Lehman Brothers Luxembourg Investments v Lehman Brothers UK Holdings Ltd (2016)
The UK subsidiary of a Luxembourg company was "solvent" for the purposes of a solvency condition in subordinated loan facility agreements between the companies. Accordingly, part repayments made, or expected to be made, by the subsidiary to the parent company were held by the parent company free from any trust.
The claimant parent company (L) sought an order to the effect that no trust existed over certain payments made, or expected to be made, to it by the administrators of its wholly-owned subsidiary (LUK).
L was an agreed creditor of LUK in the amount of £1.053 billion, being the total amount advanced by L to LUK under three subordinated loan facility agreements. L's rights to repayment of principal and interest on the loans were subject to "senior liabilities", namely all other liabilities of LUK apart from the subordinated liabilities arising under the loan agreements. In order to give effect to the principle of subordination, payment of any amount by LUK in respect of the loans was made conditional upon certain matters. The only condition that was relevant in the instant case was the "solvency" condition, which would be satisfied provided that LUK was "solvent" at the time of, and immediately after, any payment which it made to L. If the solvency condition was not satisfied, any payment received by L from LUK would be void for all purposes and would be held by L upon trust to return it to LUK.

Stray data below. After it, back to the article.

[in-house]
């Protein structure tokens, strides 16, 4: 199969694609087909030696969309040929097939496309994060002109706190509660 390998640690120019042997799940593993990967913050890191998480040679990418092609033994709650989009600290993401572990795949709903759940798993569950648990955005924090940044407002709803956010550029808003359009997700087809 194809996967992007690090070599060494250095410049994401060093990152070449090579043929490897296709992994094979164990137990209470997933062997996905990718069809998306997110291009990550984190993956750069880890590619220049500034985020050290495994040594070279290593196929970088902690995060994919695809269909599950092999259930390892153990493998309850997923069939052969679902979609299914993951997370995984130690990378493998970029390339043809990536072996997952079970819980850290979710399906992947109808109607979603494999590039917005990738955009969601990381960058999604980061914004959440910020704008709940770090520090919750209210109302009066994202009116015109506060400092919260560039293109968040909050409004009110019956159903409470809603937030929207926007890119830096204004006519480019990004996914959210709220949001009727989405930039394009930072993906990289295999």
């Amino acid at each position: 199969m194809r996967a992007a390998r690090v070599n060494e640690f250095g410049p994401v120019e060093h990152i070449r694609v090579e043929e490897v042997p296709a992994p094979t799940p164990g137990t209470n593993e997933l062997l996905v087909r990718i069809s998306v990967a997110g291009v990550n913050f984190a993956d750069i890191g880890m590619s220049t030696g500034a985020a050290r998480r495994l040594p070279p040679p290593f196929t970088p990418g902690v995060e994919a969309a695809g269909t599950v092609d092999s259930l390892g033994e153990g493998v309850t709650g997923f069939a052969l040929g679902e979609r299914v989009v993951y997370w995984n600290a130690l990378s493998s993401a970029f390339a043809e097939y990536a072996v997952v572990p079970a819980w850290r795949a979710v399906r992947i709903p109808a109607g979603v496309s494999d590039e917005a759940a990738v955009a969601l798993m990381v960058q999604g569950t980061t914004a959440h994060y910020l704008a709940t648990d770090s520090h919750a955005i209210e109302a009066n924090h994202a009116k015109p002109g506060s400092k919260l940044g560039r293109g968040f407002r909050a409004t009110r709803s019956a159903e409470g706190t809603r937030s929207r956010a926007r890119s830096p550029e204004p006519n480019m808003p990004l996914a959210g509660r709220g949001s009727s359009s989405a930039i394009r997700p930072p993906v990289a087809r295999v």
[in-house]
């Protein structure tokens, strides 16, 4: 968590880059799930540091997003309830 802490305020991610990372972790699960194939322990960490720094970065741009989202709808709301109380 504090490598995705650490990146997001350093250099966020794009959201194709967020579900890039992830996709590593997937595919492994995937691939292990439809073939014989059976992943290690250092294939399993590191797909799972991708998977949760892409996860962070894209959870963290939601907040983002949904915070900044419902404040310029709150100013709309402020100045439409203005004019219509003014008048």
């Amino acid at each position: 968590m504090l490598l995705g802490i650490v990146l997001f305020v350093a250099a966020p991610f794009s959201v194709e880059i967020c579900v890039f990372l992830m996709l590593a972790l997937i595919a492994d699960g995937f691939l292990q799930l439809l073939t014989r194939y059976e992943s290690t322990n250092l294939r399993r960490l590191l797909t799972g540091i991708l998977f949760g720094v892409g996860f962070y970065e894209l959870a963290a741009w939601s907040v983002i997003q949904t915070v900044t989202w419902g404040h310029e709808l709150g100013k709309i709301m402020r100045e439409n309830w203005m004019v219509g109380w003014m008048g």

(1) LUK was "solvent" and would remain so unless and until some further liability came to light. There were only two known creditors of LUK apart from L, and they had both been paid in full. Neither of them had a contingent claim to statutory interest on its debt. Furthermore, it had been over seven years since LUK entered administration, and no further creditors had yet come to light. The possibility of any creditors emerging in the future was remote. Provided that LUK had no notice of any further liabilities when it made the proposed further repayments to L, the solvency condition would be satisfied, because the question had to be judged "at the time of, and immediately after" the payment. The mere theoretical possibility that a further liability might come to light in the future was irrelevant (see paras 21-23 of judgment).
(2) In the unlikely event of a further liability coming to light before the proposed repayments were made, LUK would have to settle that liability in full before the repayment was made. Otherwise, the solvency condition would not be satisfied at the relevant time, and the payment would be received by L upon trust to return it to LUK (para.24).
Judgment for claimant